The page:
Global equities had a tough October, but a recovery now looks likely. Nonetheless, volatility will remain an issue, with markets focused on geopolitical issues rather than economic fundamentals. Perceptions could diverge from reality.
1. October proved a difficult month for equities, but several factors will support a future recovery.
Global equities ended October on a positive note, with good earnings news in both the U.S. and Europe lifting markets in the closing days of the month. But October as a whole proved bruising for investors: the S&P 500 was down over 6% and the Stoxx Europe 600 over 5%. The Hang Seng Index fell over 10%, adding to substantial previous declines. As we have pointed out before, higher volatility is to be expected in a late cycle environment and increased volatility is also common in the run-up to U.S. mid-term elections. Several factors support the case for a future equity markets recovery: U.S. earnings remain supportive (page 3) and history suggests that markets prosper after U.S. midterm elections, even if they result in a split “government” (page 6). We have recently launched a High Conviction Idea on Chinese equities. For the developed markets, our 12 month market forecasts suggest that decent gains are possible from current levels. But this upward path is likely to be interrupted by periods of volatility.
2. The markets’ focus on multiple global issues may lead to more volatility, as seen recently in oil prices.
Higher volatility is of course not a surprise in a late-cycle environment. But volatility could be further boosted this time around by a change in what the markets are focusing on. As we discuss on page 2, in the past U.S. markets have corrected on the basis of fundamental (and measurable) issues such as economic recession, earnings, valuations or uncontrollable inflation – none of which appear to be immediate problems. Instead, the U.S. (and other) markets appear to be taking their cue from a wide selection of global woes: worsening European and Chinese growth, trade disputes, Italy, Brexit and so on. The evolution of these issues is difficult to predict and swings in sentiment around them can prompt large market swings. A very recent example of this has been the movement of oil price in advance of the imposition of U.S. sanctions on November 4. Until very recently, it had been assumed that the removal of Iranian output would result in global supply shortages and oil prices rose in anticipation: now markets have become more concerned about oversupply and oil prices have fallen back (page 8).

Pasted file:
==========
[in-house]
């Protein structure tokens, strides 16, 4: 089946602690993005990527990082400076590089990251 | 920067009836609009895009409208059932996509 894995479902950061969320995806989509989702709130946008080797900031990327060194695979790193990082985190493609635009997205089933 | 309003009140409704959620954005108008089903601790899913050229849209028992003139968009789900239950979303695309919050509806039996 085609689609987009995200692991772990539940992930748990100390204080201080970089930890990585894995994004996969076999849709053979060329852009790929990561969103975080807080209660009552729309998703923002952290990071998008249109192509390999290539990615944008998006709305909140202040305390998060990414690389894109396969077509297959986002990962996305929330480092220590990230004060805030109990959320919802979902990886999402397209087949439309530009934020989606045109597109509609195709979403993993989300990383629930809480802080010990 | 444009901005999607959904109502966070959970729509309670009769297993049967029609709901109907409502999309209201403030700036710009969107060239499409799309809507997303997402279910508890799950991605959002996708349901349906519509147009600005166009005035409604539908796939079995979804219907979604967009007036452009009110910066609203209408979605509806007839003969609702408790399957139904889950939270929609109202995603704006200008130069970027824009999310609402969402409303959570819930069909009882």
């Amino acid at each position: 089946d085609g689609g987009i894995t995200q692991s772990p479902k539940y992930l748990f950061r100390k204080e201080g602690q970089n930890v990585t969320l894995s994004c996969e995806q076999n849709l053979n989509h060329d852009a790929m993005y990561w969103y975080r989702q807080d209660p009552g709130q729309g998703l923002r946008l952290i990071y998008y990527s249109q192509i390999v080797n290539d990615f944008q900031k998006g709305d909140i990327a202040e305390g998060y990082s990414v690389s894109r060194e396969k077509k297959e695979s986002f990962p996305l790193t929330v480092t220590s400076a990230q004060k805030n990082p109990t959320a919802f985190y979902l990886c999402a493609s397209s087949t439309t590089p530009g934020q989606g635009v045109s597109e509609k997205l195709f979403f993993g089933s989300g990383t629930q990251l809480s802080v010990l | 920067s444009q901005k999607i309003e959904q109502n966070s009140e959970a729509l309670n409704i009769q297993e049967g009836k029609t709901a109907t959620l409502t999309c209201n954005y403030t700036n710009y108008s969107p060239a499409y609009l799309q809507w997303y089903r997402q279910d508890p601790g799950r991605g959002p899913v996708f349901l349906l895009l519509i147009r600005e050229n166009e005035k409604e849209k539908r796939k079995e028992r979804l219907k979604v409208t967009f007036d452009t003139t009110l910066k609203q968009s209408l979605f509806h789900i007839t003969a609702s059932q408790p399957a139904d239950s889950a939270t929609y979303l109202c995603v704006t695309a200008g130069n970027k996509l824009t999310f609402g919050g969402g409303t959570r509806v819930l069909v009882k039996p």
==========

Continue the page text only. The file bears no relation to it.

3. USD strength continues to be a headwind for some economies and asset classes.
Another factor providing an immediate headwind for some economies and markets is USD strength (page 9). The CNY is one point of focus here; the Reserve Bank of India’s defence of the INR another (page 5).
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